For the new nation of America to strike its own silver coins was quite important. Coinage of silver was for centuries was a royal prerogative and understood to be an expression national sovereignty (Breen's Encyclopedia). To have silver coins struck in Philadelphia by Mint employees spoke volumes about the new America and began to break the current habit of ordering copper coins from a Birmingham token factory. America had taken control of its political destiny, and was now coining its own money, something that showed the world that this new independent nation was quite serious about its success.
The Mint Act of April 2, 1972 established to process and specifications for the new currency. Both Washington and Jefferson acted immediately to bring the Mint into operation. Washington convinced David Rittenhouse, the foremost American scientist and intellectual from Philadelphia to accept the Mint Directorship. Rittenhouse considered his options and reluctantly agreed to begin the task on April 14, later accepting the Mint Directorship in a letter to Washington dated July 9. Rittenhouse began the task of finding the machinery and the people necessary to operate a coining facility. In July a lot was purchased on the east side of North Seventh St. ( Nos. 37 and 39), with a contiguous lot at 631 Filbert Street. The existing buildings had been used as a distillery and another was a tenement house. A new building would be erected and considerable alterations would be required to house the proposed minting equipment. Rittenhouse was then sixty years old and in failing health. The new Mint site was purchased on July 18 and work began the following day. The old still house was taken down, and on July 31, Rittenhouse laid the foundation stone for the new Mint. To celebrate this event, Rittenhouse sold off some of the remaining old distillery junk for a dollar, and purchased punch for the workmen. By August 25, the foundation and walls had been completed, and the superstructure was raised. On September 7th the installation of the furnace and bellows began.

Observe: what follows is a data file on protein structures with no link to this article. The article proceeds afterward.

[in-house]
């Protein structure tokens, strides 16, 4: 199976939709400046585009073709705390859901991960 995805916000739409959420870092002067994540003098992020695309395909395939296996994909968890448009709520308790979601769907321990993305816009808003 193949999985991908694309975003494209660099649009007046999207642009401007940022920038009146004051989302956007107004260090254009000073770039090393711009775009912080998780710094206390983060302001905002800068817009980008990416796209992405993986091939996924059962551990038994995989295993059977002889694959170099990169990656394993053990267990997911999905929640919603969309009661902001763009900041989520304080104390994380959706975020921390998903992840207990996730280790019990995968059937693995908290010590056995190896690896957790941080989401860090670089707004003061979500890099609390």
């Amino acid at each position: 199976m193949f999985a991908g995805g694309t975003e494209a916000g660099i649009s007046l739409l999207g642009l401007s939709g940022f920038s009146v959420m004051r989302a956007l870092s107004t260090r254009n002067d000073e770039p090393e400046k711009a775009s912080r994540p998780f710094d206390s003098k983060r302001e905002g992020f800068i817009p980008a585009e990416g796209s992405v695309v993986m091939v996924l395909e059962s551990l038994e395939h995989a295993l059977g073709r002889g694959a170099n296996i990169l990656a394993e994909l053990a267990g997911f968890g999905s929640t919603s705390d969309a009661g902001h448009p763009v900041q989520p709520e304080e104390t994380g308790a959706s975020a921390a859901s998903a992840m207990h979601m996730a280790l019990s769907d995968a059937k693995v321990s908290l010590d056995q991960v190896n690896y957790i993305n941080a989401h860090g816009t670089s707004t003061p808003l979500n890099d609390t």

While all the preparations for the Mint were being pursued, Jefferson and Washington were eager to begin silver coinage. The dies for the 1792 Half Disme are thought to have been engraved by Robert Birch, who also engraved the 1792 Birch Cent dies, and these are both similar in design. Tradition states that the obverse of both coins depict Martha Washington, which was copied from a painting by John Trumbull. Rittenhouse obtained the necessary coining equipment and temporarily assembled it in the cellar of John Harper, a Philadelphia man who also dabbled in private minting. Henry Voigt was engaged as the Chief Coiner. With Washington's bullion, the coinage of Half Dismes began. The number coined is not known, but it certainly was a "small beginning" as referred to in Washington's annual address to Congress on November 6, 1792. Washington choose the Half Disme denomination as the fledgling economy needed small change. It is thought that Washington passed out these Half Dismes to dignitaries and members of Congress, and many soon found their way into circulation. The early days at the Mint presented many challenges, and this 1792 Half Disme represents one of the great triumphs of our new nation, and helped to establish America as a sovereign nation in the eyes of the world.(Registry values: P9) (PCGS# 11020)